Mountain bike tire pressure is THE often-overlooked factor that could make a huge difference on your next off-road ride. It’s amazing how something as simple as air pressure can affect the performance of any mountain bike, whether it is a $5,000 full-suspension rig or a $300 dollar hardtail suited for beginners.

The skinny on your fatty MTB tires:

  • Overinflated tires:
    • Do not grip well in corners
    • Give a harsher feel to your ride/suspension
    • Cause uneven wear patterns on your tires that could lead to premature failure
  • Underinflated tires:
    • Will cause you to have handling/control problems
    • Will damage the rims on your bicycle
    • May cause your tire to separate from your rim while riding (Much less likely to happen if you’re using tubeless tires)
    • Cause uneven wear patterns on your tires that could lead to premature failure

The factors to consider when selecting tire pressure are:

  • Rider weight and experience level
    • More experienced riders can use slightly lower tire pressures than the ones recommended on the chart. This is because more experienced riders are better at picking the smoothest lines of a trail.
    • A less experienced rider may not pick the smoothest lines of a trail and inadvertently cause damage to the rims of their bicycle by striking more obstacles (rocks) along the trail.
  • Trail conditions
    • On trails that have sand or other loose material it is recommended to reduce the air pressure 1-3 psi from both tires.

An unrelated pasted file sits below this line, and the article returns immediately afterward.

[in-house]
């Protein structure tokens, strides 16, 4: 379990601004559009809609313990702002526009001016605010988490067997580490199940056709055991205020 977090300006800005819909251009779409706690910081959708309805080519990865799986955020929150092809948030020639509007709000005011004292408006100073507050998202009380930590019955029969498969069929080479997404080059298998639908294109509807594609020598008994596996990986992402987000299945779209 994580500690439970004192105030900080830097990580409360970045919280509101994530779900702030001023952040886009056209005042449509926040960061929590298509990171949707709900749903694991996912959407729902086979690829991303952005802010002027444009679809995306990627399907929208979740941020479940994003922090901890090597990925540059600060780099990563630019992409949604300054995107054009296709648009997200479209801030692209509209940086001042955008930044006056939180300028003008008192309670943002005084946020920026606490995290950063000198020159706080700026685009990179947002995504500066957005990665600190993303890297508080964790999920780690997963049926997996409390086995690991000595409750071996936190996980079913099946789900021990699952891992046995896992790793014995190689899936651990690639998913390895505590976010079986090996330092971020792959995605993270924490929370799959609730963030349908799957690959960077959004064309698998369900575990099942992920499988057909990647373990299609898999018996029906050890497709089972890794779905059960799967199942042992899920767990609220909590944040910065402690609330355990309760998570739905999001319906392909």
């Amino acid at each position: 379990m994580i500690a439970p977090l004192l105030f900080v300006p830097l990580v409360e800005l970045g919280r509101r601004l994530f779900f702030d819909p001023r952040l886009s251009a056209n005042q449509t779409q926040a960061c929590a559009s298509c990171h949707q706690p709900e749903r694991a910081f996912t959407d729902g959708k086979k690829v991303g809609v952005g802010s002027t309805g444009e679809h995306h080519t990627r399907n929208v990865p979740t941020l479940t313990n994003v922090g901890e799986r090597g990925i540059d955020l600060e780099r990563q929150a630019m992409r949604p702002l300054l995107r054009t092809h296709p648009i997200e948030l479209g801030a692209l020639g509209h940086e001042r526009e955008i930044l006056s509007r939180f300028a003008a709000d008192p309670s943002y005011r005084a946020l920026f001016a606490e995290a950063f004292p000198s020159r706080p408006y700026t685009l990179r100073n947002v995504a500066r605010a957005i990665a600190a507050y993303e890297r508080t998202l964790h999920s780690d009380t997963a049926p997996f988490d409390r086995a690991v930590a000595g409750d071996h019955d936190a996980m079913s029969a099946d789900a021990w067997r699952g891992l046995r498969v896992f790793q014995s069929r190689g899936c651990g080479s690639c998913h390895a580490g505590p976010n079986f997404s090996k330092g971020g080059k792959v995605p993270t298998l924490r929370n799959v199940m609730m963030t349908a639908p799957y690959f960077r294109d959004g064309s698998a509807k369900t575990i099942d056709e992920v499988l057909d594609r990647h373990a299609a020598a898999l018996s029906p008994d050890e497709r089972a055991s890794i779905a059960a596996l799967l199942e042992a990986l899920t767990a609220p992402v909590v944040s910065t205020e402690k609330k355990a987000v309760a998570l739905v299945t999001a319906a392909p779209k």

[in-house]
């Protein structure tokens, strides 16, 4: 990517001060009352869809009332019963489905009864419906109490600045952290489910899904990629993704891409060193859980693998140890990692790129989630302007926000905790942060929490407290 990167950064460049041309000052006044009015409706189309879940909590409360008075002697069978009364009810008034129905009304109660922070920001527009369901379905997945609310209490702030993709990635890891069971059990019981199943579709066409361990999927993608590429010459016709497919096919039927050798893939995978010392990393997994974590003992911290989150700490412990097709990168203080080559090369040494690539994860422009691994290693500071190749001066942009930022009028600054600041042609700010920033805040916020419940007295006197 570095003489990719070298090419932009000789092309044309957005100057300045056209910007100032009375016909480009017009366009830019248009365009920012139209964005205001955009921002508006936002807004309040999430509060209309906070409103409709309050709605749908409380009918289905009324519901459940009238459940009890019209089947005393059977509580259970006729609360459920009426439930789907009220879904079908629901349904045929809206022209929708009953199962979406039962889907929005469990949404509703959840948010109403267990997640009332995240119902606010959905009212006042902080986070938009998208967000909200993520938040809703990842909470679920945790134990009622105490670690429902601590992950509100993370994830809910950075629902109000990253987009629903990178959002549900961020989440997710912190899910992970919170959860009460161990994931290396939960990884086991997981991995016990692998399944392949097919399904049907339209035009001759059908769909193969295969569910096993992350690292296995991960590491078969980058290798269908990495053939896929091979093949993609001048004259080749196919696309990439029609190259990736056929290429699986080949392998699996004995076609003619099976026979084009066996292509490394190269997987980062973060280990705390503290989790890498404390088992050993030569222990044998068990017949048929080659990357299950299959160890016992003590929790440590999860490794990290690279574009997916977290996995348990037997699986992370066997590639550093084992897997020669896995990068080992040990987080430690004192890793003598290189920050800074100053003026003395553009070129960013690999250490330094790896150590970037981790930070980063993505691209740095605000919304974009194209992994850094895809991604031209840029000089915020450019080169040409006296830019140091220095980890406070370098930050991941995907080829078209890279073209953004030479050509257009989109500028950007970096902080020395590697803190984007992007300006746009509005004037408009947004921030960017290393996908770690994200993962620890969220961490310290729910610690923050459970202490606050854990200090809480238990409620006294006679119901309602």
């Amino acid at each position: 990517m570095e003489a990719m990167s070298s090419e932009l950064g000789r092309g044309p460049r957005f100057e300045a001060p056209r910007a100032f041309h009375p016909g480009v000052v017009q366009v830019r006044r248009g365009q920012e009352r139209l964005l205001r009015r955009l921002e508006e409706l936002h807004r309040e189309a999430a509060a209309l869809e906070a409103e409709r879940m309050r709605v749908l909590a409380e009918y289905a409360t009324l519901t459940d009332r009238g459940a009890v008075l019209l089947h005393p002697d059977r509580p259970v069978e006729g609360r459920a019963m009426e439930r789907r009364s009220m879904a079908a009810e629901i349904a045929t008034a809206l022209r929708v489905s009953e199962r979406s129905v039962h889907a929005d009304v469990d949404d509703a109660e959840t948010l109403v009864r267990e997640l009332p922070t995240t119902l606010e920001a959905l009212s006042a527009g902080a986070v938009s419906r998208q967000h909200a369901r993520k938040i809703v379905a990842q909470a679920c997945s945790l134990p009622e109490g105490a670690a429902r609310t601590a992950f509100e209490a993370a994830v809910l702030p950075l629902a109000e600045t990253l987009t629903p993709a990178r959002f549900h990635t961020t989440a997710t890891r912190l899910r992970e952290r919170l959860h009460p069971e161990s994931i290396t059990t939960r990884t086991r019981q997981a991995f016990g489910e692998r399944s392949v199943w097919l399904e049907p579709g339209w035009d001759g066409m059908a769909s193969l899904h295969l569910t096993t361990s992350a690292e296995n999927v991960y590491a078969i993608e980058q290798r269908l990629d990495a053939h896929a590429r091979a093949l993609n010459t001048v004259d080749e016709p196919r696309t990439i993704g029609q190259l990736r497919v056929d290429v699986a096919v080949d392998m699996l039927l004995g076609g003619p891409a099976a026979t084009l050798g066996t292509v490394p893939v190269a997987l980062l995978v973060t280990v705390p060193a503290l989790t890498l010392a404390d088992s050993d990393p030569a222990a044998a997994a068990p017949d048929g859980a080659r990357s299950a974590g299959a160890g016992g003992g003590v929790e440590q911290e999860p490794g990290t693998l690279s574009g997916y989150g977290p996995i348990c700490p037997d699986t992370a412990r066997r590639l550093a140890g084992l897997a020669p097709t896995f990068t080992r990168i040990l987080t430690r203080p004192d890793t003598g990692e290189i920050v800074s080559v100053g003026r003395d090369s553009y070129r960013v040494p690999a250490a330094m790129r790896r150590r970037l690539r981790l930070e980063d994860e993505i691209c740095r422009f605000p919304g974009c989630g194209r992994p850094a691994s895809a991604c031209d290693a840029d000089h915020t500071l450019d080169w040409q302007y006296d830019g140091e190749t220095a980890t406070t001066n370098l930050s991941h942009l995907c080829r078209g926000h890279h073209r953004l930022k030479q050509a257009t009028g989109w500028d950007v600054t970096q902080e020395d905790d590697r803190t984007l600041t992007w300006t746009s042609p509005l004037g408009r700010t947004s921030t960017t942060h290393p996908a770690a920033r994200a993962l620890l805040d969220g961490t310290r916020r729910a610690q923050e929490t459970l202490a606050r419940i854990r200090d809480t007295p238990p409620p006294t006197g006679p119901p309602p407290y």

• On trails that have fast-rolling dirt and or clay material it is recommended to increase the air pressure 1-3 psi to both tires.
  • Tire size
    • The front tire should be 2-4 psi lower than the rear tire. This will increase the front tire grip on berms and off-camber sections of a trail.
    • Never simply squeeze a tire to ascertain its pressure level. Invest in a good quality pump with a built-in gauge and/or a hand held bicycle tire pressure tool.
    • Tubeless style tires have a more rigid sidewall and therefore can be ridden with less air pressure than clincher style tires. That is one of the main advantages of using tubeless tires.

Use this handy chart as a good starting point for mountain bike tire pressures

Rider weight (lbs-kg) Tubeless

26 x 2.0-2.2

Tubeless

26 x 2.2-2.4

Tubeless

26 x 2.4-2.6

Clincher

26 x 2.0-2.2

Clincher

26 x 2.2-2.4

100lbs-45kg 27 psi 24 psi 21 psi 32 psi 29 psi
110lbs-50kg 28 psi 25 psi 22 psi 33 psi 30 psi
120lbs-54kg 29 psi 26 psi 23 psi 34 psi 31 psi
130lbs-59kg 30 psi 27 psi 24 psi 35 psi 32 psi
140lbs-63kg 31 psi 28 psi 25 psi 36 psi 33 psi
150lbs-68kg 32 psi 29 psi 26 psi 37 psi 34 psi
160lbs-72kg 33 psi 30 psi 27 psi 38 psi 35 psi
170lbs-77kg 34 psi 31 psi 28 psi 39 psi 36 psi
180lbs-81kg 35 psi 32 psi 29 psi 40 psi 37 psi
190lbs-86kg 36 psi 33 psi 30 psi 41 psi 38 psi
200lbs-90kg 37 psi 34 psi 31 psi 42 psi 39 psi
210lbs-95kg 38 psi 35 psi 32 psi 43 psi 40 psi
220lbs-100kg 39 psi 36 psi 33 psi 44 psi 41 psi